Pence vs. Kaine: The Election America Deserves
Americans don’t like this election. This year has been negative and distracting, and honestly, we deserve better. Whether you take umbrage with Donald Trump’s hateful comments, Hillary Clinton’s email server, or you’re just frustrated with the direction your party has taken, you’re not alone. Many voters are disillusioned with the candidates who emerged from the primaries, and the general election is expected to be an even nastier fight.
But there’s another fight that deserves our attention, one with far less negativity baked into the candidates. The undercard fight is a cleaner, better fight. If you look to the vice presidential picks, Mike Pence and Tim Kaine, you get a glimpse of what that reset might look like. Pence and Kaine disagree on almost everything—gun rights, civil liberties, religious freedom, women’s health–yet they’re similar in that they avoid negative campaigning, and are seen as caring family men.
@KevinMKruse Both grew up Catholic, but took different paths: Kaine adhered to Jesuit training; Pence became an “evangelical Catholic” /2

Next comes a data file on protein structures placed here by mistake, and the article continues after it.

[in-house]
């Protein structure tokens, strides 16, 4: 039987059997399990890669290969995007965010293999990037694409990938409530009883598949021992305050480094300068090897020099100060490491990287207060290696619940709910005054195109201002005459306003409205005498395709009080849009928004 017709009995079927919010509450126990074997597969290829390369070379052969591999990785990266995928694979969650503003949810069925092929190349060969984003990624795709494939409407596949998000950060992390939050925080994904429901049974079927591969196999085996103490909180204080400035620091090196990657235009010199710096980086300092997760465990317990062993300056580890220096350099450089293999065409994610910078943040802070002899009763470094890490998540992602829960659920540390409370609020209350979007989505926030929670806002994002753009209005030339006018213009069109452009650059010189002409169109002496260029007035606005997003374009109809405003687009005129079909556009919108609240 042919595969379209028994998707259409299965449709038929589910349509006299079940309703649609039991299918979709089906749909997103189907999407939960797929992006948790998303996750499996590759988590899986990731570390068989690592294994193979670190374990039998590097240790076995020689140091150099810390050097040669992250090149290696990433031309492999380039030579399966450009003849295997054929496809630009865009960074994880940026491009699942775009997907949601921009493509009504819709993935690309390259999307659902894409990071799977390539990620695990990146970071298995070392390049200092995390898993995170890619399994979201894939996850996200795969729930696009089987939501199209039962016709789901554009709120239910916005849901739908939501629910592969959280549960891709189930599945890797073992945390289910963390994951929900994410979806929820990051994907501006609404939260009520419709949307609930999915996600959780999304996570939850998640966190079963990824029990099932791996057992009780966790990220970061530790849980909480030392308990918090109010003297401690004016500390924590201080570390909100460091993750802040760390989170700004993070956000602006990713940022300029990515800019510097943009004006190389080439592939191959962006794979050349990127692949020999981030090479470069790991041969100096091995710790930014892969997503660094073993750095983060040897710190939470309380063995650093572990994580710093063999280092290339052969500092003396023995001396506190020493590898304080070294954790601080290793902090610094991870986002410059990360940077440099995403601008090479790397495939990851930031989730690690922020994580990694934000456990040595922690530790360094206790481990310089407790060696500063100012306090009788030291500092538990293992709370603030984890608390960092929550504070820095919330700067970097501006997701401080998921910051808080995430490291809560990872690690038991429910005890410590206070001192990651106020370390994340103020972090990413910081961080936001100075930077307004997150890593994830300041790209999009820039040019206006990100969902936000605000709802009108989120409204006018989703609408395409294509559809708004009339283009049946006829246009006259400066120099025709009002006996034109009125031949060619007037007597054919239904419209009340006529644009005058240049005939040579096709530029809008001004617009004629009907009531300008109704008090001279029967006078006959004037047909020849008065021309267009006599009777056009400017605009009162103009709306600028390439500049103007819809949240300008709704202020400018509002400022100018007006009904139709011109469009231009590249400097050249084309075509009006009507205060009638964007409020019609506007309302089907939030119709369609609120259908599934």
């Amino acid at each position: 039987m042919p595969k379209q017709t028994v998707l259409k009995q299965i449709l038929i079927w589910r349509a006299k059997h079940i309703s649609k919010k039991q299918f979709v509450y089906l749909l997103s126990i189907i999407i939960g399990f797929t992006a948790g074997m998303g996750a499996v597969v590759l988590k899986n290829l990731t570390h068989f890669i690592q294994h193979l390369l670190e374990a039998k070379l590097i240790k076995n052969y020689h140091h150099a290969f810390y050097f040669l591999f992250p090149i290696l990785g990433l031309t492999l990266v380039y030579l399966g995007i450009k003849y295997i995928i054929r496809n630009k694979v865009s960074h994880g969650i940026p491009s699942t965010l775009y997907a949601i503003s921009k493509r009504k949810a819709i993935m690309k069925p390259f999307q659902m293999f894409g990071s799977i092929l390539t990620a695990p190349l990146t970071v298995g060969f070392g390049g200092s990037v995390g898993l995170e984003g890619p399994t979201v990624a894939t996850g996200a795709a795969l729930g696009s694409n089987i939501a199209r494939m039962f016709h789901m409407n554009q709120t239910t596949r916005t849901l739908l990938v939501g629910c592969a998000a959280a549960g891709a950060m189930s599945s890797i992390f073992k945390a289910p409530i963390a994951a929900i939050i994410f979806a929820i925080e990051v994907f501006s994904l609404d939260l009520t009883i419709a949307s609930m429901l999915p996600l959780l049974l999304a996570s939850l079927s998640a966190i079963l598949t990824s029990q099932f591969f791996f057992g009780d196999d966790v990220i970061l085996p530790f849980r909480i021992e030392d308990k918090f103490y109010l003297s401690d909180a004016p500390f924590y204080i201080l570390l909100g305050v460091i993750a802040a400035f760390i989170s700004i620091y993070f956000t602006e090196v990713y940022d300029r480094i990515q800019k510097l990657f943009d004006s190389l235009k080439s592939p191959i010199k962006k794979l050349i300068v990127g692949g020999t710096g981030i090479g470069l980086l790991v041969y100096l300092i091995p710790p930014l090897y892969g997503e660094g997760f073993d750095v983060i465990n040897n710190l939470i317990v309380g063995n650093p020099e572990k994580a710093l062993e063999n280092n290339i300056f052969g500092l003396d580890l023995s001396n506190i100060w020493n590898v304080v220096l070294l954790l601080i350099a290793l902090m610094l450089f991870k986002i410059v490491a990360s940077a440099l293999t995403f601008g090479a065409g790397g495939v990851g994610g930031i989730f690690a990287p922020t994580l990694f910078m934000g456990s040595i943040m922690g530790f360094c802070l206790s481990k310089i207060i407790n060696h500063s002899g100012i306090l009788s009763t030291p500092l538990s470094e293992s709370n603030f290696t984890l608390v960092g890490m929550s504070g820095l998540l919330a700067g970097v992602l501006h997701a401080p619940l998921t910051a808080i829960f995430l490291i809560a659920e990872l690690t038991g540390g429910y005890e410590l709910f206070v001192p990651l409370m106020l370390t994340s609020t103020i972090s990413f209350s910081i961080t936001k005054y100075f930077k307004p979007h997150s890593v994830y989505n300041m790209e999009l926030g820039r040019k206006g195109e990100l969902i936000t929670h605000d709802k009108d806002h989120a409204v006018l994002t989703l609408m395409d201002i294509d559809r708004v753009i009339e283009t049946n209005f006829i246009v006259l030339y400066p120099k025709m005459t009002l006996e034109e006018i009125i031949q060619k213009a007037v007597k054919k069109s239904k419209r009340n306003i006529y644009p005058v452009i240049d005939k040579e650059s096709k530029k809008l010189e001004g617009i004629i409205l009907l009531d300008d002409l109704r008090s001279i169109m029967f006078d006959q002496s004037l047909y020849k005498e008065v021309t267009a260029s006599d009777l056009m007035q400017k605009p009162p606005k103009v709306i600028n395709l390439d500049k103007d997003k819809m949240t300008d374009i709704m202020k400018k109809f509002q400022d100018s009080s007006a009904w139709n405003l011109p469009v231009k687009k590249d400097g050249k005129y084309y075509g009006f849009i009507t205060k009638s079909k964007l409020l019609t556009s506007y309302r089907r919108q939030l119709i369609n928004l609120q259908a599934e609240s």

— Kevin M. Kruse (@KevinMKruse) July 28, 2016
The vice presidential candidates make waves for policy decisions, rather than personal drama. They’re better representations of party values than the frontrunners are. They want to focus on the issues central to their party and central to their beliefs. Of course, you still might despise their decisions — but hating ideas is whole lot better than hating a person.
Imagine turning on the TV, and instead of hearing pundits analyzing the latest disparaging remarks from one candidate to the other, they debate whether a certain is good for the economy, or whether one is discriminatory. The closest chance we’ll have for that kind of debate will be when the VP candidates have their chance to spar.
People are already remarking on the similarities and differences between the two men, and while some people will still make jokes, the tone of their comparison is much more serious:
Tim Kaine always looks like he’s seconds from laughing and Mike Pence always looks like he’s seconds from screaming
— Erin Gloria Ryan (@morninggloria) July 28, 2016
— Dave Jorgenson (@davejorgenson) July 28, 2016
— U.S. Chamber (@USChamber) July 28, 2016
I wish that we had a chance to start over with candidates who are seen for their policy rather than their baggage. Perhaps then we could get a chance to reset and focus more on the differences between our solutions rather than the differences between our character.